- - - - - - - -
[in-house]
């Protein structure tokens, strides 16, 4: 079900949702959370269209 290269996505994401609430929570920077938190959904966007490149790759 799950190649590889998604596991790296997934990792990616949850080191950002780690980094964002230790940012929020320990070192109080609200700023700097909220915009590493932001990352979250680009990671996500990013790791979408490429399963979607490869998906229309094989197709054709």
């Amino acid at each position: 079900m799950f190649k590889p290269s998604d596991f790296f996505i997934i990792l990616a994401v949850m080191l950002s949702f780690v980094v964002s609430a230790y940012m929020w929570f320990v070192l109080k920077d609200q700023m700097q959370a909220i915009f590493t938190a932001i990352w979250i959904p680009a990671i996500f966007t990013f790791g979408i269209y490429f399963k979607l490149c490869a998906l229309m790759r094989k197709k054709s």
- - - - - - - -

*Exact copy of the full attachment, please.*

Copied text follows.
[in-house]
């Protein structure tokens, strides 16, 4: 079900949702959370269209 290269996505994401609430929570920077938190959904966007490149790759 799950190649590889998604596991790296997934990792990616949850080191950002780690980094964002230790940012929020320990070192109080609200700023700097909220915009590493932001990352979250680009990671996500990013790791979408490429399963979607490869998906229309094989197709054709």
């Amino acid at each position: 079900m799950f190649k590889p290269s998604d596991f790296f996505i997934i990792l990616a994401v949850m080191l950002s949702f780690v980094v964002s609430a230790y940012m929020w929570f320990v070192l109080k920077d609200q700023m700097q959370a909220i915009f590493t938190a932001i990352w979250i959904p680009a990671i996500f966007t990013f790791g979408i269209y490429f399963k979607l490149c490869a998906l229309m790759r094989k197709k054709s």